Find Paper, Faster
Example:10.1021/acsami.1c06204 or Chem. Rev., 2007, 107, 2411-2502
Comparing the environmental efficiency of milk and beef production through life cycle assessment of interconnected cattle systems
Journal of Cleaner Production  (IF11.072),  Pub Date : 2020-09-08, DOI: 10.1016/j.jclepro.2020.124108
Andre M. Mazzetto, George Bishop, David Styles, Claudia Arndt, Robert Brook, Dave Chadwick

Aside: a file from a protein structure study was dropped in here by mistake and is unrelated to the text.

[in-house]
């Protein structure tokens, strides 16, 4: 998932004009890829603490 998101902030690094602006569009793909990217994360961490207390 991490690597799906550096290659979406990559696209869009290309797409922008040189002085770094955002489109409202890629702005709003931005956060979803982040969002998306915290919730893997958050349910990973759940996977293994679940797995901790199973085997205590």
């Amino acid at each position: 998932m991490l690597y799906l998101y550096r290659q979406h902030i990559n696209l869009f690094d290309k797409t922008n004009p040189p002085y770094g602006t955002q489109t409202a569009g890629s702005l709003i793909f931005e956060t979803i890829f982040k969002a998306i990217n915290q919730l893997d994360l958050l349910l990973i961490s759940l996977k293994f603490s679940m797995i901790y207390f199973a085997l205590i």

Dairy production has a substantial environmental impact. Currently, most studies analysing the environmental burdens of milk production employ attributional Life Cycle Assessment (LCA), for cradle to farm-gate analysis of dairy systems. This approach calculates environmental footprints per kg fat and protein corrected milk (FPCM). However, milk and beef production are inherently interconnected, and a narrow focus on milk production neglects wider synergies and trade-offs across cattle systems, outside dairy farm boundaries. For the first time, we applied an expanded boundary LCA of coupled dairy and beef production in Latin America, considering 1 kg FPCM plus 100 g of beef as functional unit (FU) to reflect the current global beef:milk demand ratio and taking into account the complexities of Costa Rican cattle production systems. Boundaries encompassed fattening of surplus dairy calves and incurred or avoided suckler-beef production needed to deliver the FU. A database of 552 Costa Rican farms (203 beef and 349 dairy farms) was analysed using a farm LCA model to generate results across five impact categories (Global Warming Potential – GWP; Eutrophication; Acidification; Abiotic Resource Depletion; and Land Occupation - LO). Normalised scores indicated that cattle systems contribute most strongly to per capita GWP and LO burdens. Cradle to farm-gate attributional LCA showed that milk produced by dual-purpose farms had the largest GWP and LO footprints, whilst specialist farms had the smallest footprints, per kg FPCM. The expanded boundary LCA showed that dual-purpose farms generated smaller GWP footprints per kg FPCM plus 100 g beef than specialised dairy farms, though still required more land. Key factors were the herd structure, influencing the amount of beef produced, and milk yields per animal, reflecting the level of dairy specialisation. This new evidence on the environmental efficiency of cattle production systems emphasises the imperative to consider both milk and beef production as well as multiple environmental pressures across interconnected milk and beef production systems when designing sustainable intensification mitigation strategies.